Lamar Technologies Debuts Master Control Unit For Experimentals


Lamar Technologies introduced a new product called the MC10 Master Control Module, a complete, pre-assembled electrical load management system designed specifically for the homebuilder. The unit replaces all the individual master, starter and alternator circuits in one compact housing and provides terminal lugs for the battery, starter and alternator.

Other features include circuit breakers for three individual aircraft buses and an always-on feed for aircraft systems that require trickle current (such as clocks). Intended to mount on the firewall, the MC10 also features a traditional ground power receptacle on the side.

Because most light airplanes have similar electrical systems wiring, the MC10 greatly simplifies the task of wiring up the individual solenoids to each other and the charging system-it also replaces the usual outboard regulator while providing over, under and reverse voltage protection.

Connections to cockpit switches and gauges are through a single Molex-type connector, with a companion color-coded and labeled wire harness. The module weighs 6.5 pounds and has a much smaller footprint than the firewall real estate needed to wire and mount all of these electrical system components individually.

With a list price of $1016, its likely that you’ll find the product for less than $1000 via Lamars distributor network (Aircraft Spruces advertises it for $891). For those who dislike the task of wiring or are just looking to save some build time, the MC10 warrants your consideration.

For more information or a list of distributors, contact Lamar at 360/651-6666 or visit


First Sportsman 2+2 Flies After Completing Builder Assist Program

David Codding of Santa Rosa, California, became the first builder to fly his own Sportsman 2+2 after completing much of the aircraft at Glasair Aviations Customer Assembly Center (CAC) in Arlington, Washington. Starting with a complete fastbuild kit, Codding spent a total of three weeks at the center working 8 hours a day, five days a week, with a crew of factory assistants. At the end of the three weeks, he ended up with an aircraft nearly ready to taxi.

Codding trucked the aircraft home where he completed the final tasks: installing the instrument panel, upholstering the seats, completing the hookup of his powerplant and painting the airframe. The FAA signed off on the project shortly afterward, and Codding made his first flight.

I think the reality is still sinking in, Codding said. It was inconceivable that anyone could build an aircraft like this in only four months, and yet I did it. Its really a tribute to the simplicity of the design, the way the factory was organized the construction and their incredible commitment to get it done.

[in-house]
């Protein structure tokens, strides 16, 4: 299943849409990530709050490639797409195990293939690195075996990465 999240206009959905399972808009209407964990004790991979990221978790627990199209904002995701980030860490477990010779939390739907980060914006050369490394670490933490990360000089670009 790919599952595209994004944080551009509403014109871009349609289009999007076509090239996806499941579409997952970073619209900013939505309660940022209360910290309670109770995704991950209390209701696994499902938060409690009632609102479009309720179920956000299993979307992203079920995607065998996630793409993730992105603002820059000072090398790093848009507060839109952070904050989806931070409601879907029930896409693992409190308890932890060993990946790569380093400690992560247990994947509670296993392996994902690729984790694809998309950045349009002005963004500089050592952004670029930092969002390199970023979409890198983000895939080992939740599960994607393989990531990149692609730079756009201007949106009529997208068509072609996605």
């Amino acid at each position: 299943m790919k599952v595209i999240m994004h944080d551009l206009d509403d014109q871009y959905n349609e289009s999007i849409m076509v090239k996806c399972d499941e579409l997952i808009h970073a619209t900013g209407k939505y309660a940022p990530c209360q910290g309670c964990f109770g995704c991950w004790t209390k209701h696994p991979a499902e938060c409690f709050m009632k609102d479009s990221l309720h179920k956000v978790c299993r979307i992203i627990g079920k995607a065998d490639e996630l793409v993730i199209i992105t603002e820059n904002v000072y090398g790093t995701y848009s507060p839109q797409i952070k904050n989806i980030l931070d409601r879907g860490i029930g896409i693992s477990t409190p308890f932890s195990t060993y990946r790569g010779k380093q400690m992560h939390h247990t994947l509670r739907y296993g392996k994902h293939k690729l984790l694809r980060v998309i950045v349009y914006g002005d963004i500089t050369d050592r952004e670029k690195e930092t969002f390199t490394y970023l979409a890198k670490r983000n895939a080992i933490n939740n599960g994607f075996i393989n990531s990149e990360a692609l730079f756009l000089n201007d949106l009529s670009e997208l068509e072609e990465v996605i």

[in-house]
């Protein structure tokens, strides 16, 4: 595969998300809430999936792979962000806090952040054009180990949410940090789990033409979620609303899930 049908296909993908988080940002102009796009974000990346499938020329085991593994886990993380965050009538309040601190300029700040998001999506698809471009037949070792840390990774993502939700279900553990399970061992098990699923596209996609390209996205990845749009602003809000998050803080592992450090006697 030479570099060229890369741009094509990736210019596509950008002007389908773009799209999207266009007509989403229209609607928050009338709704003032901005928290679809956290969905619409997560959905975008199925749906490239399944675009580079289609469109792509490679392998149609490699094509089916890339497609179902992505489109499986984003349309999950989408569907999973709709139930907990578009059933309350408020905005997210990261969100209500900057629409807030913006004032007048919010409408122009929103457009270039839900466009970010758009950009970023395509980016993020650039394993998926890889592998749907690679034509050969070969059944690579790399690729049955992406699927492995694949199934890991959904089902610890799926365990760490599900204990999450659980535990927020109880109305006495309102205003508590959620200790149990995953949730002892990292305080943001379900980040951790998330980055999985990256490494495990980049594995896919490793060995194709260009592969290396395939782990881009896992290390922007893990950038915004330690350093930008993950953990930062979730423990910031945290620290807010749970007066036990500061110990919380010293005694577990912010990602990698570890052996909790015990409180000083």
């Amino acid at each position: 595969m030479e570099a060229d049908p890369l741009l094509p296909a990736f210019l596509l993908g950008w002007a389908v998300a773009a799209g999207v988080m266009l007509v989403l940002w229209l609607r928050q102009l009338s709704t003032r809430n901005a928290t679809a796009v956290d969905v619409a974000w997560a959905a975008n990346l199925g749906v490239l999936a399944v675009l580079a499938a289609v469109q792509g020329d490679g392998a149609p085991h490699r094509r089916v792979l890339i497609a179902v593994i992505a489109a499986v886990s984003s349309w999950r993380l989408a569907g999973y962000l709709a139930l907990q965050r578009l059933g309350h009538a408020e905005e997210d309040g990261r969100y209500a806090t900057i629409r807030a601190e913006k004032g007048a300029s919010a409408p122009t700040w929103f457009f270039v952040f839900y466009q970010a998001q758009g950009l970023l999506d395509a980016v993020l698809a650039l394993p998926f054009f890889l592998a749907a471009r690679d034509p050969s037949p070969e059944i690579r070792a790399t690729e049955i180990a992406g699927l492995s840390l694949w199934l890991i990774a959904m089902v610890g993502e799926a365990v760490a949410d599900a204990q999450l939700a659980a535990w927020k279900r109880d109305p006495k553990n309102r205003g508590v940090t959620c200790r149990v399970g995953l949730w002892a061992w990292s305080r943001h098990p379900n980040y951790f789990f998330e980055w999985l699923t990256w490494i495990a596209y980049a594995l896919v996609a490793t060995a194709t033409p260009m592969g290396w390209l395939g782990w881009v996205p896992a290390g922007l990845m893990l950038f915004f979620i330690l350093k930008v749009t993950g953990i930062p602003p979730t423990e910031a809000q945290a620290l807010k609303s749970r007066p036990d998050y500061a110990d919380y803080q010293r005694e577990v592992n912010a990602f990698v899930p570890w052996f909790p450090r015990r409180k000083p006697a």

Glasairs CAC program offers builders the chance to spend up to three weeks and the company’s facility working on factory jigs under the supervision of experience builders. The program is FAA approved and allows the builder to complete enough work to meet the 51% rule. For pricing or more information, contact the company at 360/435-8533 or visit


New Comm and NavComm Handhelds from Icom



After gathering opinions from pilots at Oshkosh AirVenture and Sun n Fun over the past few years, Icom America has announced the availability of two new handhelds-the IC-A24, which features nav and comm channels, and the IC-A6, which features comm capability only.

These air band transceivers feature large backlit displays and keypads for easy use at altitude; the light stays on until you turn it off, a handy feature for flying at night. Both feature flip-flop channel recall buttons and 10-channel recall, which will reduce the need to write en route frequencies on your chart or worse…calling ATC for the frequency you just left.

The IC-A24 has VOR navigation functions including the ability to show the radial to or from a VOR station, and a CDI mode to display course deviation to or from a VOR. The duplex operation allows you to call a comm channel while using the VOR navigation function.

Both units have a larger battery than previous units for longer usage time, a side tone function to allow you to hear your own voice via an external aviation headset, and NOAA marine weather channels. Both are water-resistant (hopefully you wont need this feature while in your airplane).

The IC-A24 costs $419, and the IC-A6 sells for $319. For more information or a list of dealers, contact Icom at 425/454-8155 or visit


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